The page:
Make Education Great Again (#MEGA)
What can education learn from Brexit and Trump?
I was struck recently by the reporting of UKIP leadership contender Suzanne Evans advising UKIP activists to become teachers and so influence young minds
Ukip activists should sign up to train as teachers so that they can influence what children are taught from an early…www.independent.co.uk
I wonder then, if education has had an influence on these outcomes?
Could it be that we’re over-emphasising certain subjects within a narrow curriculum to meet industrial objectives rather than societal ones?
I’ve discussed the need for informed public debate about the nature and purpose of education, or school, at some length. In a world that is about to become highly quantified and automated, the future of employment and how every citizen is supported, will be a vital challenge.
Sure, I understand the value of computing as a compulsory school subject but, isn’t part of this understanding the impact of digital media algorithms on public opinion? i.e. they can be gamed. The influence of social media on both Brexit and the election of Trump as President can not be underestimated. Lacking in nuance, the coarse algorithmic nature of social media has, I believe, empowered this revolution.
So how about the social sciences?
After all, economics being the key driver of global policy making demonstrates the social sciences are a major category of academic disciplines.
I’m thinking of sociology and political science/history here. Surely understanding the development, structure, and functioning of human society is important when you’re creating a new one?
And while we’re here what about the liberal arts?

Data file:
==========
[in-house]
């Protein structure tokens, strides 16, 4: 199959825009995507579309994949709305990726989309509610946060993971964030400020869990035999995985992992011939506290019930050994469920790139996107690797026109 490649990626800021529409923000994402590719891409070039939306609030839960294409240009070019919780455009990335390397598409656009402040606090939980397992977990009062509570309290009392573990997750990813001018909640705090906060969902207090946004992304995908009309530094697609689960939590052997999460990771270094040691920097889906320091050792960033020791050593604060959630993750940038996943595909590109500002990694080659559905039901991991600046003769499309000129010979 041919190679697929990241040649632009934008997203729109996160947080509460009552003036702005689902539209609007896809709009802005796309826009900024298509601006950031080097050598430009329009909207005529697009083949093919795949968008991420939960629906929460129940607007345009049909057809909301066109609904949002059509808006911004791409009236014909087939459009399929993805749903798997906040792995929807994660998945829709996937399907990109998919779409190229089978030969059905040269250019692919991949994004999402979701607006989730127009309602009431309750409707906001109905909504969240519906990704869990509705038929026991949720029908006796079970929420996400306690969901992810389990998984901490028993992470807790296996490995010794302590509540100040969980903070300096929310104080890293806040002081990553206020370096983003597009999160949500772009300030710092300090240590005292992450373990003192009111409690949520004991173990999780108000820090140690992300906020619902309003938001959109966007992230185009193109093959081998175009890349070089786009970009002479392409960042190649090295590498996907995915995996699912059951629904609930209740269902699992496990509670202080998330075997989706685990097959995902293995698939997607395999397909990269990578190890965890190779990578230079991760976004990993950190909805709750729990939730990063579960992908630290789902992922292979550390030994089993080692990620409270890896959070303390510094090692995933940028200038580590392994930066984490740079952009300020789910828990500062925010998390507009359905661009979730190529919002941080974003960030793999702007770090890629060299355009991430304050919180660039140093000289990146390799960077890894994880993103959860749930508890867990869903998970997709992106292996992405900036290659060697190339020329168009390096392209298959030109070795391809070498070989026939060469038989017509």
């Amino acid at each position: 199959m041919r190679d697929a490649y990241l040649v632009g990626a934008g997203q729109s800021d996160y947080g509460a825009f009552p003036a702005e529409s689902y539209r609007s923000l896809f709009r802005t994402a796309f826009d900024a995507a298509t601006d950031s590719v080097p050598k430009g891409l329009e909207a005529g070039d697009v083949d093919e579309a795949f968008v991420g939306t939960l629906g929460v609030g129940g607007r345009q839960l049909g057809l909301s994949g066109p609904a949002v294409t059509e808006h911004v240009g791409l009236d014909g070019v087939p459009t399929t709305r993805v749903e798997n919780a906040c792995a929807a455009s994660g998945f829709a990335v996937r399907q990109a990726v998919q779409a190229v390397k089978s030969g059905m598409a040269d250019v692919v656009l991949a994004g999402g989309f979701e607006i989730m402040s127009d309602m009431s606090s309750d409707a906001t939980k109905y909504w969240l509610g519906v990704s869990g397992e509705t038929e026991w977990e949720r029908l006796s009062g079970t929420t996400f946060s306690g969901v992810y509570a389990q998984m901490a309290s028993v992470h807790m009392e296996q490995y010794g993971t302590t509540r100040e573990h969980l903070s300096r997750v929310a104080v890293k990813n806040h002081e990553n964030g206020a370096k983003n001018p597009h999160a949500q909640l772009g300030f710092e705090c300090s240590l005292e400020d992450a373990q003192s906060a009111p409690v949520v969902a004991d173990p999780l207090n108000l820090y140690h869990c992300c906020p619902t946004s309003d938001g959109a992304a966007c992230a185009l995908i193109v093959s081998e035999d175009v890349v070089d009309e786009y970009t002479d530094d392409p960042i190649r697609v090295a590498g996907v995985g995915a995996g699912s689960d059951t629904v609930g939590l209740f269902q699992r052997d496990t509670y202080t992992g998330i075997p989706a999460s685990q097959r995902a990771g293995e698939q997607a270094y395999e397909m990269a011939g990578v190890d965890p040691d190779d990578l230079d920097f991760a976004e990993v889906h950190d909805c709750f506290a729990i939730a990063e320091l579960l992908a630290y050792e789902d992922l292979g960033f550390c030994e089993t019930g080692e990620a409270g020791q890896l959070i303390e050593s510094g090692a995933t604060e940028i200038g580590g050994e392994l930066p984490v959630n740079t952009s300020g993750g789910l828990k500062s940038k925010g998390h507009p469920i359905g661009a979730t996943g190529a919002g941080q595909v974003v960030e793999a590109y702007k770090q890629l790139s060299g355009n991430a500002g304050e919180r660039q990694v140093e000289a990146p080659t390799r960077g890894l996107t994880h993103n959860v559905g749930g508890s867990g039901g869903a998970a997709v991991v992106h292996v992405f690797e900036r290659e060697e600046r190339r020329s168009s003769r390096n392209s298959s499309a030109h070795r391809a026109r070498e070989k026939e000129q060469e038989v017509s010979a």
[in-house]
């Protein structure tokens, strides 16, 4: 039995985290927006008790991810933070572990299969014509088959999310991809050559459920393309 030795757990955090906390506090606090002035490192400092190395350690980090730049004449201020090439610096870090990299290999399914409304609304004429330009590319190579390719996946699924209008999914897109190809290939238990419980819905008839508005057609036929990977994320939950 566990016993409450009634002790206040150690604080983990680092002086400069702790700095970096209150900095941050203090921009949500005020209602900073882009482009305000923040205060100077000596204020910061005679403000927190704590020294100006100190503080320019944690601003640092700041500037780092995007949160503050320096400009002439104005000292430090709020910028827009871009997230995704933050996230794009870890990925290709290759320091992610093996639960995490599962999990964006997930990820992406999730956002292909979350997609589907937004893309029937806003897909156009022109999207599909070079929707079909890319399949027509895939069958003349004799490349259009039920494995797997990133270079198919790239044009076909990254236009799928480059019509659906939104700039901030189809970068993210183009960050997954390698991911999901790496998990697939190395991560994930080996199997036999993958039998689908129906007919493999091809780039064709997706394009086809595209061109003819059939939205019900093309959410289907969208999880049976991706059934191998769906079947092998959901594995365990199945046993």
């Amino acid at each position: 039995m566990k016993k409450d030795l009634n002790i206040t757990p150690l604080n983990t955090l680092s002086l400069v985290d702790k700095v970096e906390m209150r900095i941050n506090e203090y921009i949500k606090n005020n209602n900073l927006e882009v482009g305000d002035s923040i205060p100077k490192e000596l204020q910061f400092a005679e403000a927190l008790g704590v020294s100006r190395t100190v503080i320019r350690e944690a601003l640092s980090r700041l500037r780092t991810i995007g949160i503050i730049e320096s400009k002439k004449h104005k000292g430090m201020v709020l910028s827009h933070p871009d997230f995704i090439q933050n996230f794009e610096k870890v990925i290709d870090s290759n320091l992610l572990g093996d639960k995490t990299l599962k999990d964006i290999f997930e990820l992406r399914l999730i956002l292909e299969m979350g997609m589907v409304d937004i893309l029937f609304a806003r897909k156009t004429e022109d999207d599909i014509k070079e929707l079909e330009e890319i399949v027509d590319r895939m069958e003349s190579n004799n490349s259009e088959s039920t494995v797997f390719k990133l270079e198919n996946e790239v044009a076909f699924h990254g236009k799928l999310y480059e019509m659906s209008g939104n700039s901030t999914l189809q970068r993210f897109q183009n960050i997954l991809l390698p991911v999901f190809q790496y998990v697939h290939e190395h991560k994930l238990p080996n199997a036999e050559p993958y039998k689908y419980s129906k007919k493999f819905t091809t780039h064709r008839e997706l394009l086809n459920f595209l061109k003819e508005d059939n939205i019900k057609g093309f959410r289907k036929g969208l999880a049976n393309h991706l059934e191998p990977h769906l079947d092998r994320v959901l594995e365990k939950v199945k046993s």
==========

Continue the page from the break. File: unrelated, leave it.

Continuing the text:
Philosophy too is considered an academic discipline that allows us to understand the nature of knowledge and the search for wisdom. In a future that promises artificial intelligence that profoundly changes the nature of work isn’t the study of how to live a good life valuable?
Increasing standardisation and a narrowing of the school curriculum’s, prioritised by commercial assessment systems, are surely weighted towards industrial objectives that may just not be valid when these children enter the workforce. And why this strange separation between “academic” and “vocational” subjects?
It’s no secret, for example, that well-intentioned industrialists and philanthropists are getting behind the charter school movement in the US and the free school and academy movement in the UK. Could this be a factor in determining that the purpose of school is for each student to pass a prioritised set of tests?
This article originally appeared on Capital & Main. Silicon Valley electrical engineer Brett Bymaster was optimistic…www.salon.com
I’d argue that when we’re determining that subjects like computer science should be compulsory we should also consider social science as a way of helping citizens navigate the changes inevitable in creating their new status quo. Who’s to say that it’s not these very skills, understanding society and how to have a good life, aren’t the ones that are needed when they seek “greatness”. After all, isn’t education about society building?
Democrats attacked Betsy DeVos, President-elect Donald Trump's education nominee, calling her unfit for the job during…www.washingtonpost.com
“The data confirms previous indications that local results were strongly associated with the educational attainment of voters”
The BBC has obtained a more localised breakdown of votes from nearly half of the local authorities which counted EU…www.bbc.co.uk
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